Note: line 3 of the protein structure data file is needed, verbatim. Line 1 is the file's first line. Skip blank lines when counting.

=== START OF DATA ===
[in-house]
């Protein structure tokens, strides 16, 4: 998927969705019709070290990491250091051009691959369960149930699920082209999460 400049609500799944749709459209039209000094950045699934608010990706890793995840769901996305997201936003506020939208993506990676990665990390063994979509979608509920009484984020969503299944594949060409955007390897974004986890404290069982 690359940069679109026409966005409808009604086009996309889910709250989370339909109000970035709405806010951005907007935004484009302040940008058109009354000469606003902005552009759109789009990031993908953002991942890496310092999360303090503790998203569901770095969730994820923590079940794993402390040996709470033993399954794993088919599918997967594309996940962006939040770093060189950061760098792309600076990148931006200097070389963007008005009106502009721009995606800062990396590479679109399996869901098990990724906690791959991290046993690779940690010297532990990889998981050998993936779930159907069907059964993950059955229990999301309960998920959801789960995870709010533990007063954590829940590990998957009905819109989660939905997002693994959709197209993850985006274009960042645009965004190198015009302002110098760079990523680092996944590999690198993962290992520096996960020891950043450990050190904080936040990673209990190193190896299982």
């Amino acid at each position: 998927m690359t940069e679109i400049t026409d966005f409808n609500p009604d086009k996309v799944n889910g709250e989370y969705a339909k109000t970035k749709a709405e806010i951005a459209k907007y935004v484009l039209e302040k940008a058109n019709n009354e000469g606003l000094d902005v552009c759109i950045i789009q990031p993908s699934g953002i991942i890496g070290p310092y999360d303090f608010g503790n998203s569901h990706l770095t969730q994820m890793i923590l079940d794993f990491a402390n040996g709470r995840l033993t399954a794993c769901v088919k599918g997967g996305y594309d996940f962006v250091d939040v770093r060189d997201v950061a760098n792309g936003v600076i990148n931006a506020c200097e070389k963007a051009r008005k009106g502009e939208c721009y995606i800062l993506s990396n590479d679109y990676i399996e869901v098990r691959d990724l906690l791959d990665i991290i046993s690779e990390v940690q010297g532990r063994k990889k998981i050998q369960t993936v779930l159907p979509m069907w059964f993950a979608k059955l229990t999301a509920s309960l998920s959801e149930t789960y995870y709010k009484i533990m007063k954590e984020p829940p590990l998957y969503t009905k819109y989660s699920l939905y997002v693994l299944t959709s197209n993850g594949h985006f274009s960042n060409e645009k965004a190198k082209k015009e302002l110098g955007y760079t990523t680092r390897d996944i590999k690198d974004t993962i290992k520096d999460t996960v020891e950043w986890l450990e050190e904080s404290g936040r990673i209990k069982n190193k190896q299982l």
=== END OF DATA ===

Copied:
């Amino acid at each position: 998927m690359t940069e679109i400049t026409d966005f409808n609500p009604d086009k996309v799944n889910g709250e989370y969705a339909k109000t970035k749709a709405e806010i951005a459209k907007y935004v484009l039209e302040k940008a058109n019709n009354e000469g606003l000094d902005v552009c759109i950045i789009q990031p993908s699934g953002i991942i890496g070290p310092y999360d303090f608010g503790n998203s569901h990706l770095t969730q994820m890793i923590l079940d794993f990491a402390n040996g709470r995840l033993t399954a794993c769901v088919k599918g997967g996305y594309d996940f962006v250091d939040v770093r060189d997201v950061a760098n792309g936003v600076i990148n931006a506020c200097e070389k963007a051009r008005k009106g502009e939208c721009y995606i800062l993506s990396n590479d679109y990676i399996e869901v098990r691959d990724l906690l791959d990665i991290i046993s690779e990390v940690q010297g532990r063994k990889k998981i050998q369960t993936v779930l159907p979509m069907w059964f993950a979608k059955l229990t999301a509920s309960l998920s959801e149930t789960y995870y709010k009484i533990m007063k954590e984020p829940p590990l998957y969503t009905k819109y989660s699920l939905y997002v693994l299944t959709s197209n993850g594949h985006f274009s960042n060409e645009k965004a190198k082209k015009e302002l110098g955007y760079t990523t680092r390897d996944i590999k690198d974004t993962i290992k520096d999460t996960v020891e950043w986890l450990e050190e904080s404290g936040r990673i209990k069982n190193k190896q299982l």